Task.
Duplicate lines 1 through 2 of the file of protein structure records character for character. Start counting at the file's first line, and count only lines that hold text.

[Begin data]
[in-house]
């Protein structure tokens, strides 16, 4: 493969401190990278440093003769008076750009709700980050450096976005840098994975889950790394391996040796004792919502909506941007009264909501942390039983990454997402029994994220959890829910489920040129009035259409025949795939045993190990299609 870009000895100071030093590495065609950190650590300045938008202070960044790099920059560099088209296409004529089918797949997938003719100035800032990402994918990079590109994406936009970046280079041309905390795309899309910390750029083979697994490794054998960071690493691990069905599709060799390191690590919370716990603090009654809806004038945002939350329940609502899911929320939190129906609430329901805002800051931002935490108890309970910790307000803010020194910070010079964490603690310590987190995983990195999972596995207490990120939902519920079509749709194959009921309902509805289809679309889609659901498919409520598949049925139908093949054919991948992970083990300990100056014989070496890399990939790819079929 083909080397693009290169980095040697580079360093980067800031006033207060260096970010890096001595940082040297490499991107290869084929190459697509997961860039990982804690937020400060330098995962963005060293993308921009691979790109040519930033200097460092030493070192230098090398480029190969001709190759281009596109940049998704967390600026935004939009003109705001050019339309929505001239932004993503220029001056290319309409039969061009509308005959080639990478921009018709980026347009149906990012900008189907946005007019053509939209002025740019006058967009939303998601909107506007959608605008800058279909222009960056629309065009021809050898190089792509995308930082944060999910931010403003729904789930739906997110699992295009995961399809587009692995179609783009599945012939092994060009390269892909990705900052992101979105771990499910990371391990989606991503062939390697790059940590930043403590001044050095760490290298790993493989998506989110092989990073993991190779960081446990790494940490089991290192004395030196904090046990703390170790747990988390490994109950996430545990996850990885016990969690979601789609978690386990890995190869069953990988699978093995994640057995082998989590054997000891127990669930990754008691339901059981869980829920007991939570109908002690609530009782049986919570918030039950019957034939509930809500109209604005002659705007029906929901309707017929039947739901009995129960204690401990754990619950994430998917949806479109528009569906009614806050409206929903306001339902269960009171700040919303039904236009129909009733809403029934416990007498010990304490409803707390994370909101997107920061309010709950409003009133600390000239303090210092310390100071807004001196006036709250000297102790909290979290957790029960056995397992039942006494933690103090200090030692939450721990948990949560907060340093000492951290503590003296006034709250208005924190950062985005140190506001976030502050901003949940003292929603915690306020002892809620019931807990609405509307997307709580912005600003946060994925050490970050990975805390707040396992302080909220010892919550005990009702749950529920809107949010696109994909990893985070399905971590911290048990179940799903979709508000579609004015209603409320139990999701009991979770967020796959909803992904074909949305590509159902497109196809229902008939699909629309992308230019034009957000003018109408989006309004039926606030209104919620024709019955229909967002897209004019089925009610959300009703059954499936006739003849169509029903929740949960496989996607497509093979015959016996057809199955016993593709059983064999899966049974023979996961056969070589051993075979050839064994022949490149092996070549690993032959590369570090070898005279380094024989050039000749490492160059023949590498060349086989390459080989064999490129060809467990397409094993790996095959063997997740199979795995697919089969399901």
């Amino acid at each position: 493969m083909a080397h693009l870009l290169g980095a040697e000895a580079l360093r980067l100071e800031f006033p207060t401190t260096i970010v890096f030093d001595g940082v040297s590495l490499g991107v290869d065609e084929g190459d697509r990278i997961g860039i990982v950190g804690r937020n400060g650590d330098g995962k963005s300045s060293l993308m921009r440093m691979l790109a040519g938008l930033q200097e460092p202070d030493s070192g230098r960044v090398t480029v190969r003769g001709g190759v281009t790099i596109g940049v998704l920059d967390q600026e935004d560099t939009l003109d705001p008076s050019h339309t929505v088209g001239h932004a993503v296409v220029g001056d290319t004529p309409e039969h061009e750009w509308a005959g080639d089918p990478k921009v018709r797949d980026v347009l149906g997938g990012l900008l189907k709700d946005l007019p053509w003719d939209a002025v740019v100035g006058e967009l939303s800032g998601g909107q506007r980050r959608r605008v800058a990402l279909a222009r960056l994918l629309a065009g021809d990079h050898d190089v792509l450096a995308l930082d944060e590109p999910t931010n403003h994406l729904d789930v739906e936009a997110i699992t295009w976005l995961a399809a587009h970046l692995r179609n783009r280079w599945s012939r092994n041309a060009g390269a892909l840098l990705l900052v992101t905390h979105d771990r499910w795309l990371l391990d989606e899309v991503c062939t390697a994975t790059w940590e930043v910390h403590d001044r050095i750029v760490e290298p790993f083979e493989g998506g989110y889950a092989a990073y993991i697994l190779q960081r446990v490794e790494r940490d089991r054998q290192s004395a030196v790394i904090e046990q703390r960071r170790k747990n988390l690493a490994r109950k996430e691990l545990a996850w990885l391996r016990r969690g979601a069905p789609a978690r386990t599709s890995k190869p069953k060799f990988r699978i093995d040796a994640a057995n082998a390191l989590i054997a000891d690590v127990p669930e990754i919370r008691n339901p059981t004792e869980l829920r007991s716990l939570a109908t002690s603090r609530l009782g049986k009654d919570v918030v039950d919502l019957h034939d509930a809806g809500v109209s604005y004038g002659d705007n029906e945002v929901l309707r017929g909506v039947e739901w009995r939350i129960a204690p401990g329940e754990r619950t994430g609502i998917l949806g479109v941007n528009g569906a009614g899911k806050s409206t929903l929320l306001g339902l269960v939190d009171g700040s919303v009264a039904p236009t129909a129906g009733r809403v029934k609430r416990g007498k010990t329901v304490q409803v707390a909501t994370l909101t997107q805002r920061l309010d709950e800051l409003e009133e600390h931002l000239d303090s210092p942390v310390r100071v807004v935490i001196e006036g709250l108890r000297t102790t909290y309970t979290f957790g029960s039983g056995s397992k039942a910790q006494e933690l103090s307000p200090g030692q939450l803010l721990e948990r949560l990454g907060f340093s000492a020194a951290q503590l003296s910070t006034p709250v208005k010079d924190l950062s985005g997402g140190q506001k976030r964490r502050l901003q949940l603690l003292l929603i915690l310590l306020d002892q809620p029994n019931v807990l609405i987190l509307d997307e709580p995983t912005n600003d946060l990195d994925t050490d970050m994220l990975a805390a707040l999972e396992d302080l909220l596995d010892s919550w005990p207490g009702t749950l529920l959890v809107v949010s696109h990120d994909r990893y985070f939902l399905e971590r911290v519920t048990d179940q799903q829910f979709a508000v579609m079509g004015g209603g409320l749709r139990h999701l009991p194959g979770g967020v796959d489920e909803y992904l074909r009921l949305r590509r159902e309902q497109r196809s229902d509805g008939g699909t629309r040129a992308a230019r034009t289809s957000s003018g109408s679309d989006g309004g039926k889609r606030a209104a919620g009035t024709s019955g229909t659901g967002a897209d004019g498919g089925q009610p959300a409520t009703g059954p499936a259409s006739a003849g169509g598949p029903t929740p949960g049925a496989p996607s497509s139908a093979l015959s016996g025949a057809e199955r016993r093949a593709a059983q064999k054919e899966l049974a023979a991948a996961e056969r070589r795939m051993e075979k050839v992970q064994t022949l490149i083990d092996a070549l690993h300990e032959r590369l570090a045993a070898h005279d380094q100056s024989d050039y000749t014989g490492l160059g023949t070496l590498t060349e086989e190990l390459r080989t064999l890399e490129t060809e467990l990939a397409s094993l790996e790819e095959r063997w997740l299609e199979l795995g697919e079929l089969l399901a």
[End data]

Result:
[in-house]
């Protein structure tokens, strides 16, 4: 493969401190990278440093003769008076750009709700980050450096976005840098994975889950790394391996040796004792919502909506941007009264909501942390039983990454997402029994994220959890829910489920040129009035259409025949795939045993190990299609 870009000895100071030093590495065609950190650590300045938008202070960044790099920059560099088209296409004529089918797949997938003719100035800032990402994918990079590109994406936009970046280079041309905390795309899309910390750029083979697994490794054998960071690493691990069905599709060799390191690590919370716990603090009654809806004038945002939350329940609502899911929320939190129906609430329901805002800051931002935490108890309970910790307000803010020194910070010079964490603690310590987190995983990195999972596995207490990120939902519920079509749709194959009921309902509805289809679309889609659901498919409520598949049925139908093949054919991948992970083990300990100056014989070496890399990939790819079929 083909080397693009290169980095040697580079360093980067800031006033207060260096970010890096001595940082040297490499991107290869084929190459697509997961860039990982804690937020400060330098995962963005060293993308921009691979790109040519930033200097460092030493070192230098090398480029190969001709190759281009596109940049998704967390600026935004939009003109705001050019339309929505001239932004993503220029001056290319309409039969061009509308005959080639990478921009018709980026347009149906990012900008189907946005007019053509939209002025740019006058967009939303998601909107506007959608605008800058279909222009960056629309065009021809050898190089792509995308930082944060999910931010403003729904789930739906997110699992295009995961399809587009692995179609783009599945012939092994060009390269892909990705900052992101979105771990499910990371391990989606991503062939390697790059940590930043403590001044050095760490290298790993493989998506989110092989990073993991190779960081446990790494940490089991290192004395030196904090046990703390170790747990988390490994109950996430545990996850990885016990969690979601789609978690386990890995190869069953990988699978093995994640057995082998989590054997000891127990669930990754008691339901059981869980829920007991939570109908002690609530009782049986919570918030039950019957034939509930809500109209604005002659705007029906929901309707017929039947739901009995129960204690401990754990619950994430998917949806479109528009569906009614806050409206929903306001339902269960009171700040919303039904236009129909009733809403029934416990007498010990304490409803707390994370909101997107920061309010709950409003009133600390000239303090210092310390100071807004001196006036709250000297102790909290979290957790029960056995397992039942006494933690103090200090030692939450721990948990949560907060340093000492951290503590003296006034709250208005924190950062985005140190506001976030502050901003949940003292929603915690306020002892809620019931807990609405509307997307709580912005600003946060994925050490970050990975805390707040396992302080909220010892919550005990009702749950529920809107949010696109994909990893985070399905971590911290048990179940799903979709508000579609004015209603409320139990999701009991979770967020796959909803992904074909949305590509159902497109196809229902008939699909629309992308230019034009957000003018109408989006309004039926606030209104919620024709019955229909967002897209004019089925009610959300009703059954499936006739003849169509029903929740949960496989996607497509093979015959016996057809199955016993593709059983064999899966049974023979996961056969070589051993075979050839064994022949490149092996070549690993032959590369570090070898005279380094024989050039000749490492160059023949590498060349086989390459080989064999490129060809467990397409094993790996095959063997997740199979795995697919089969399901």